The suggestions also fit in with the third iteration of India’s National Wildlife Action Plan (NWAP 2017-2031), emphasising a landscape approach to conservation and climate change preparedness.
Tracing herbivore movement
Spread over 482 square km (excluding new additions buffering the park), about twice the size of Guwahati, Kaziranga’s grassland-forest mosaic is separated from the forested hills of Karbi Anglong to its south by human habitation with croplands, agricultural lands, tea estates, and a national highway (NH 37) that runs along its southern boundary. As the Brahmaputra to the park’s north bursts its banks every monsoon, inundating vast swathes of Kaziranga, it triggers wildlife to move southwards towards Karbi Anglong.
To trace large herbivore movement and space use between Kaziranga and Karbi Anglong, the researchers looked for signs of elephants, wild buffalos, rhinos, hog deer and muntjac in form of dung (fresh) or pellets and their tracks (i.e., footprints) in the intervening human-dominated space on either side of NH 37 during the major floods of 2016 –– when 70–80% of the park was submerged –– and contrasted these findings to their results from a survey conducted the previous year during the dry season.
A grid-based approach was used for the surveys. The survey data fed into the occupancy modelling framework to estimate a species-specific probability of large herbivores using a given grid cell.
The survey pinpointed that the hog deer, in the dry season, did not move far from the edge of the park, preferring to use areas where the prevalence of water was high and that of bamboo was low. In the flood season, hog deer again preferred to not move far from the protected area to seek refuge.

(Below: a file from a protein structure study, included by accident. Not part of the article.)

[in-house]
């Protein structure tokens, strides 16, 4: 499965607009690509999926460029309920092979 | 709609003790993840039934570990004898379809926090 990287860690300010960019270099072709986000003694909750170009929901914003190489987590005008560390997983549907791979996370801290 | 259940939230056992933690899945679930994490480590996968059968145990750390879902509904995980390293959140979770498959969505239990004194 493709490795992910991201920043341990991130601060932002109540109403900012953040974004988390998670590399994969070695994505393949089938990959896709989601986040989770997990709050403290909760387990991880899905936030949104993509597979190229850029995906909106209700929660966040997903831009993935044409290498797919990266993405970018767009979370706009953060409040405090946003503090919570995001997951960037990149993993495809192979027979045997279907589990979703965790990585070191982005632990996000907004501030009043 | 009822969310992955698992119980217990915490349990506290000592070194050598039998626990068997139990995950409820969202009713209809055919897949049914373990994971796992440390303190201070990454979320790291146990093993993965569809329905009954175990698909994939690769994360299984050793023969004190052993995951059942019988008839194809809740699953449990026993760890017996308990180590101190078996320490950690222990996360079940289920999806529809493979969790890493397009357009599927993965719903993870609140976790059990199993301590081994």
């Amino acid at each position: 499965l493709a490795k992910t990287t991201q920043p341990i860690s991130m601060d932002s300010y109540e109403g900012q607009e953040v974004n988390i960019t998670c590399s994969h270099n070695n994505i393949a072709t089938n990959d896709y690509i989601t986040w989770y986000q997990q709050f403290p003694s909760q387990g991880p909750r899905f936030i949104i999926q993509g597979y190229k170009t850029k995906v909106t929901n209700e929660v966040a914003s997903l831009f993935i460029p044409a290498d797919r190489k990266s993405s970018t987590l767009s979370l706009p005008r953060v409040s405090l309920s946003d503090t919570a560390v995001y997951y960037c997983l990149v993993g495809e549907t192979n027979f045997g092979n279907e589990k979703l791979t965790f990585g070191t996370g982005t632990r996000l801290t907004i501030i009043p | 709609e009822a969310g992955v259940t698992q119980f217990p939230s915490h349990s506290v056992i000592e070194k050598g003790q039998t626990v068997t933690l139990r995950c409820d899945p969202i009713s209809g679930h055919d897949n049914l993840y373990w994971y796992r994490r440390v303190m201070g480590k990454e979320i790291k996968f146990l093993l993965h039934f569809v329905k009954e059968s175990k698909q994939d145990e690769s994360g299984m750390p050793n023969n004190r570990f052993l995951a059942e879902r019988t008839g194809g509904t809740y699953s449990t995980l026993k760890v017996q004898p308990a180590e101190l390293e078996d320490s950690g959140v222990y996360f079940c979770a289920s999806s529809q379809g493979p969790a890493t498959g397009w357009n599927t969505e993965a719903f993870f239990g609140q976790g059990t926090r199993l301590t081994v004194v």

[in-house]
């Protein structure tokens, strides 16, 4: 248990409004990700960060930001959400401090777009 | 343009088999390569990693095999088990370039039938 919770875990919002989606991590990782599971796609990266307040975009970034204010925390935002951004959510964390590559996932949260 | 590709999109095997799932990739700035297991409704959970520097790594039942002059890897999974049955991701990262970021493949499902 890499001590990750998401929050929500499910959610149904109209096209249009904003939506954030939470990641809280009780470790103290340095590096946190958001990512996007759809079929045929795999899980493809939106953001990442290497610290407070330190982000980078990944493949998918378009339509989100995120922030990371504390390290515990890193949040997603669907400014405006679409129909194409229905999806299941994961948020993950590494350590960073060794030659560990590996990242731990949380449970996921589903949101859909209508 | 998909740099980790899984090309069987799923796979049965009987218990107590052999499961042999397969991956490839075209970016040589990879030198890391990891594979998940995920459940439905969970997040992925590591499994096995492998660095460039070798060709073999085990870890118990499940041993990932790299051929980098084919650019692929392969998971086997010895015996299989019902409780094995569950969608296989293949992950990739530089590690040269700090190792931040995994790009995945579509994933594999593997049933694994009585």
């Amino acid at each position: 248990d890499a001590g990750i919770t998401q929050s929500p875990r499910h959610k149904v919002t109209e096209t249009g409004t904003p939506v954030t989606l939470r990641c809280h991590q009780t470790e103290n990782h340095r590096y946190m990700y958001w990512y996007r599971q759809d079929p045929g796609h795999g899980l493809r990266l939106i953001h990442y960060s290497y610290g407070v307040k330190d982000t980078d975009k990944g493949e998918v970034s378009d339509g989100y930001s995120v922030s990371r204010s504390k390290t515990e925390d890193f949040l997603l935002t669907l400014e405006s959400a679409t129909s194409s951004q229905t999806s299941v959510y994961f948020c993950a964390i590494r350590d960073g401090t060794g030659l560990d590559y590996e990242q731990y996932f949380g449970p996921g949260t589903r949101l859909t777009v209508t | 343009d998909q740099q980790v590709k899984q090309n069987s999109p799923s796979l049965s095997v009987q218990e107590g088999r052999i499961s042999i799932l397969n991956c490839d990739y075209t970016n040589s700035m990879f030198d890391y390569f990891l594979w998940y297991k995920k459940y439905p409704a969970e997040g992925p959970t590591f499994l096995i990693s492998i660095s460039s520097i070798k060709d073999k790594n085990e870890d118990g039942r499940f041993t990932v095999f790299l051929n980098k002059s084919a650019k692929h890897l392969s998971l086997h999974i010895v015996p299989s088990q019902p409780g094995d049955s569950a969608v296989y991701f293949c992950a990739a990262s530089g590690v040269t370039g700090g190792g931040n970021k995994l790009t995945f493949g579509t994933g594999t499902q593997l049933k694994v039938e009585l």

Muntjac, a generalist woodland species adapted to more undulating terrain than low lying areas, preferred to use areas with more cover, in the higher ground tea estates and woodlands, compared to low lying areas in the dry season. In the flood season, this preference for higher elevation was more pronounced, explained Goswami.
Calling the research “innovative” for highlighting wildlife migration in a landscape, G Areendran, Director-Indira Gandhi Conservation Monitoring Centre (Remote sensing and GIS), WWF-India, who was not associated with the study, explained that a suitability analysis using data extracted from the field survey could reveal more layers about the ecological feasibility of the migration routes.
“For example, suitability analysis could shed light on the habitat conditions of the area (whether the movement of the species is hindered by any factor); what could be the possible challenges or advantages the particular species could face while it uses that particular migratory path,” Areendran said. “Most of the time, the species might use the corridors that they have been using from the past, but, at times it is possible that it may use a different path if the earlier one is submerged underwater during floods or is inaccessible due to any other hazards,” he added.
Dynamic connectivity plans
Season-specific maps, derived from the study, for areas that are critical for the movement of each species in the study system, illustrate that areas that are critical for refuge migration do not necessarily overlap with areas identified to be important for connectivity during non-flood seasons.